Class: Mammalia: Mammals Diet: Plants
Order: Artiodactyla: Even-toed Ungulates
Size: body: 2.5 – 3 m (8 1/4 – 9 3/4 ft), tail: 5 – 7.5 cm (2 – 3 in)
Family: Cervidae: Deer Conservation Status: Non-threatened
Scientific Name: Alces alces Habitat: coniferous forest, often near lakes and rivers
Range: Northern Europe and Asia: Scandinavia to Siberia; Alaska, Canada, Northern U.S.A.; introduced in New Zealand
The largest of the deer, the moose is identified by its size, its broad, overhanging muzzle and the flap of skin, known as the bell, hanging from its throat. The massive antlers of the male are fllattened and palmate, with numerous small branches. The moose is less gregarious than other deer and is usually alone outside the breeding season. In winter, it feeds on woody plants, but in summer, water plants provide the bulk of its food. It wades into water to feed and swims well. Following an 8-month gestation, the female gives birth to a single calf, very rarely to twins. The calf is suckled for about 6 months but stays with its mother for a yeear.
The bald eagle (Haliaeetus leucocephalus), our national bird, is the only eagle unique to North America. The bald eagle’s scientific name signifies a sea (halo) eagle (aeetos) with a white (leukos) head. At one time, the word “bald” meant
The U.S. Fish and Wildlife Service was proposing the bald eagle be declared fully recovered by July 2000, but the decision was delayed until they figure out how they will manage the species once it is taken off the list. Even if the U.S. Fish and Wildlife Service removes thhe bald eagle from the “threatened” species list, it will still be protected by the Migratory Bird Treaty Act and the Bald and Golden Eagle Protection Act. The Bald Eagle Protection Act prohibits the take, transport, sale, barter, trade, import and export, and possession of eagles, making it illegal for anyone to collect eagles and eagle parts, nests, or eggs without a permit. Possession of a feather or other body parts of a bald eagle is a felony with a fi
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Bald eagle body description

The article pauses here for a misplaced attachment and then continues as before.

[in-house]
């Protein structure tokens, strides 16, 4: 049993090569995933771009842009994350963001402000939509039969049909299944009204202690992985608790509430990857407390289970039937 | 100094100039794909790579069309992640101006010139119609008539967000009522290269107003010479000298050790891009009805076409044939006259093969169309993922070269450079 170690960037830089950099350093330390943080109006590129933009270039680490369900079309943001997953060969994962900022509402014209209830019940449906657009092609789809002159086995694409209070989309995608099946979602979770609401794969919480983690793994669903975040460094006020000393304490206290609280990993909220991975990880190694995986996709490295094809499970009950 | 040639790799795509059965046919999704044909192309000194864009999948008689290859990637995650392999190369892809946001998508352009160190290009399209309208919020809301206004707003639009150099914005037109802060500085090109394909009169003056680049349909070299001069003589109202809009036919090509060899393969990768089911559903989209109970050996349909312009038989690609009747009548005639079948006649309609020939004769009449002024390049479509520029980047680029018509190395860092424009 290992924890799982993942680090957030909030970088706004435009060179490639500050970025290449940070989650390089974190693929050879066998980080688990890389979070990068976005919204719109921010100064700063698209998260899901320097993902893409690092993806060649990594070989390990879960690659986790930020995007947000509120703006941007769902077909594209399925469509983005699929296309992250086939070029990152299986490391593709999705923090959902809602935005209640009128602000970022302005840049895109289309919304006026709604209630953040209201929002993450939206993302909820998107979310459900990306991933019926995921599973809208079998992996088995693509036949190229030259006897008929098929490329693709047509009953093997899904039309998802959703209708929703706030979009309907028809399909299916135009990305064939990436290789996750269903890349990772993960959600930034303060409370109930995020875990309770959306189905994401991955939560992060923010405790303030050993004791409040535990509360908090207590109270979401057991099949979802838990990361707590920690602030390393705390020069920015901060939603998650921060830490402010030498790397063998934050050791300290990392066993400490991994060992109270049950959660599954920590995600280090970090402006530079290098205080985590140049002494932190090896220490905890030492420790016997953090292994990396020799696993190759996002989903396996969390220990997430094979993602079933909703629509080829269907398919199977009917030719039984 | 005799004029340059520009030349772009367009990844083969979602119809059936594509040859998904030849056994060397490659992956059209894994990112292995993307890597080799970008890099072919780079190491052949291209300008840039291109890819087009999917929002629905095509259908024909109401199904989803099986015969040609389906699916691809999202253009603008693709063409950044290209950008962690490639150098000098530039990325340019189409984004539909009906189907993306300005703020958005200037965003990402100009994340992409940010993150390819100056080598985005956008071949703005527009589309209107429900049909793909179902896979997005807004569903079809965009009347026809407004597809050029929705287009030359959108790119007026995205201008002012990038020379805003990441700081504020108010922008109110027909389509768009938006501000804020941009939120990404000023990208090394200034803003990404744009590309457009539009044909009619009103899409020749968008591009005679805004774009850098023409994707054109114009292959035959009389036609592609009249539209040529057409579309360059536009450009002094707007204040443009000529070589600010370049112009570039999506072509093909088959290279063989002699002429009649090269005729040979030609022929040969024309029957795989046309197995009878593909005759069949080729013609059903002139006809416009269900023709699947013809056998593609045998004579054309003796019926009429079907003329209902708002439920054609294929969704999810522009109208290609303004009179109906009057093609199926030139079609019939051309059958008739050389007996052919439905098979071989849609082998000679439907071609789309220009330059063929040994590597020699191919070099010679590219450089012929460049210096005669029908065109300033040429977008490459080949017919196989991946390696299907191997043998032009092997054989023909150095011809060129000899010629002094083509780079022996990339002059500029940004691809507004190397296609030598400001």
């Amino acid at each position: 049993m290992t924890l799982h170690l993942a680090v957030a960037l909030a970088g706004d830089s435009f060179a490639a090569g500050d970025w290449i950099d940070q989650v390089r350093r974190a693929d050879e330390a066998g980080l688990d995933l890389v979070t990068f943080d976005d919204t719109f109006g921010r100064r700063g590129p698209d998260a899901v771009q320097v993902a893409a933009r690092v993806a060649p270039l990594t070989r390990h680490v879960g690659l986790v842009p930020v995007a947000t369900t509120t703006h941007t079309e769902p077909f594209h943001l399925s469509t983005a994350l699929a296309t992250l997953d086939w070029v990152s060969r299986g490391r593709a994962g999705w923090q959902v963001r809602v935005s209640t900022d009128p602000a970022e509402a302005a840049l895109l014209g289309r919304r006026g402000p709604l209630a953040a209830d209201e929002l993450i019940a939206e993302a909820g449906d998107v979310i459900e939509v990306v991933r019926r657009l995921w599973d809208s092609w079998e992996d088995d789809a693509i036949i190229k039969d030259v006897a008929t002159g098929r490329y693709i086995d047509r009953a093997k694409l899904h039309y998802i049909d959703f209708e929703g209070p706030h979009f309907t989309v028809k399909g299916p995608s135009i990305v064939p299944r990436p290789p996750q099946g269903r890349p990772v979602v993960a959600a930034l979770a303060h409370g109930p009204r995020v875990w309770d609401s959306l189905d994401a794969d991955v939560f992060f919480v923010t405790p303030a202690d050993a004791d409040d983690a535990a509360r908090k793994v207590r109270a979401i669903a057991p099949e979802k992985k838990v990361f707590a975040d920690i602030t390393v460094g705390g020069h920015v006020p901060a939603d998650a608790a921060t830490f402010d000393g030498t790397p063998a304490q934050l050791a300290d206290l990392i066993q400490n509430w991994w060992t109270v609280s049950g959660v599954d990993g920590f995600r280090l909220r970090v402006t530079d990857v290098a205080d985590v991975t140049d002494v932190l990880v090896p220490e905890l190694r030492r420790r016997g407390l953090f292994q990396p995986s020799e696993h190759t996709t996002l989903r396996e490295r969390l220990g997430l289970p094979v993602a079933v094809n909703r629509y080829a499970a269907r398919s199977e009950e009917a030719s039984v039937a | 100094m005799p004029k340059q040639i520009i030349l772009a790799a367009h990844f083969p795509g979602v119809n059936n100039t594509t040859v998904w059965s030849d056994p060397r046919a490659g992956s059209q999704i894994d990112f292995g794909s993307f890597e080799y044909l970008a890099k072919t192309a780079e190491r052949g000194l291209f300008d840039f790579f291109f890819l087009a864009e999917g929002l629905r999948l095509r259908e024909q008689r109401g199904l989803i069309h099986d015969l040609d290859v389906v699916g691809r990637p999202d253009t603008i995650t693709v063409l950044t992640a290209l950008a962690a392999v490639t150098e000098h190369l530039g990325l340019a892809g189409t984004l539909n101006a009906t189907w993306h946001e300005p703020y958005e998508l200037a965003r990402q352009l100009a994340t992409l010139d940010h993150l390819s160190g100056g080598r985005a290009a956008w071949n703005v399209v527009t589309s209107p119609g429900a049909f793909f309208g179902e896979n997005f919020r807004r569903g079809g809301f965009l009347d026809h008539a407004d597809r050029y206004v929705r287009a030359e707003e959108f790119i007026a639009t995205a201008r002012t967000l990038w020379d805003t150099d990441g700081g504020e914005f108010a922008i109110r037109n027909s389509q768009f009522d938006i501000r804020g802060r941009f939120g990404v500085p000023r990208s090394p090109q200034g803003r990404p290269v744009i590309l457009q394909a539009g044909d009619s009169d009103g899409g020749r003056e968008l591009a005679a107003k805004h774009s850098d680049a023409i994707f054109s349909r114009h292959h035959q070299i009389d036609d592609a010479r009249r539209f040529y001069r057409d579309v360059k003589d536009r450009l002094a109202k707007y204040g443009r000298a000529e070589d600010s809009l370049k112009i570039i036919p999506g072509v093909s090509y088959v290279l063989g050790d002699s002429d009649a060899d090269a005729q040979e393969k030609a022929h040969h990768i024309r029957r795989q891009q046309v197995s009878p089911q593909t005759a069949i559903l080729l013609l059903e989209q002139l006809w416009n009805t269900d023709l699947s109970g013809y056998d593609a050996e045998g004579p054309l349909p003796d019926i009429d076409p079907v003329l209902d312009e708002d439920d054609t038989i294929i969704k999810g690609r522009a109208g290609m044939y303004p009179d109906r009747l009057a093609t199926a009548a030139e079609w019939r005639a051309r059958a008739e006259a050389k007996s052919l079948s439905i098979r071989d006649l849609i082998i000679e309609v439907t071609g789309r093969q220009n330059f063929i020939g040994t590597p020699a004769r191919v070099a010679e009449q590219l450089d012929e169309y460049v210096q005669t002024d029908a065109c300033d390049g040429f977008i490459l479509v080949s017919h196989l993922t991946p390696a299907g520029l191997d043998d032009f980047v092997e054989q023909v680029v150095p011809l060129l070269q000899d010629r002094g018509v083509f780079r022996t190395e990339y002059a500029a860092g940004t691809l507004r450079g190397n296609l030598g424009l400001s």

Color – Both male and female adult bald eagles have a blackish-brown back and breast; a white head, neck, and tail; and yellow feet and bill.
Juvenile bald eagles are a mixture of brown and white; with a black bill in young birds. The adult plumage develops when they’re sexually mature, at about 4 or 5 years of age.
The bald eagle is the only eagle confined to North America, and there are no other large black birds in North America with white heads and tails.
Size – The female bald eagle is 35 to 37 inches, slightly larger than the male. With a wingspan which varies from 79 to 90 inches.
The male bald eagle has a body length from 30 to 34 inches. The wingspan ranges from 72 to 85 inches.
Bald eagles weigh from ten to fourteen pounds. Northern birds are significantly larger than their southern relatives.
The golden eagle is larger than the bald eagle in average height and wingspan, but there isn’t much difference in their average weight.
Longevity – Wild bald eagles may live as long as thirty years, but the average lifespan is probably about fifteen to twenty years. A captive eagle at West Stephentown, NY lived to be at least 48 years old.
Eagles sit at the top of the food chain, making them more vulnerable to toxic chemicals in the environment, since each link in the food chain tends to concentrate chemicals from the lower link.
Body Temperature – 102 degrees Fahrenheit (38.8 degrees Celsius)
Harpy eagles are the largest and most powerful birds in the world. They inhabit the tropical forests of Central and South American, ranging from Southern Mexico to Argentina. The female harpy averages three and a half feet in length and weighs about twenty pounds. Her wingspan is about six and a half feet. Typically, the male is about one third smaller than the female.
Being a preditor, the harpy’s diet consists of mo
Harpy eagles reproduce every three years. The four to five feet in diameter nest of a harpy is usually built in a tall tree, about 150 to 225 feet above the ground. Typically, two eggs are laid, but only one eaglet will be raised. The incubation cycle is about eight weeks. The male brings food for them and their eaglet. It will be another six months before the eaglet is able to leave the nest, but remains near the nest for about a year. Harpy eagles will not abandon their nest or young as other eagles sometimes do. Instead, they will attack intruders.
Depletion of the rain forests is a constant threat to the harpy eagle. The Harpy Eagle Conservation Program works with South American governments, logging companies, and local people to protect nesting sites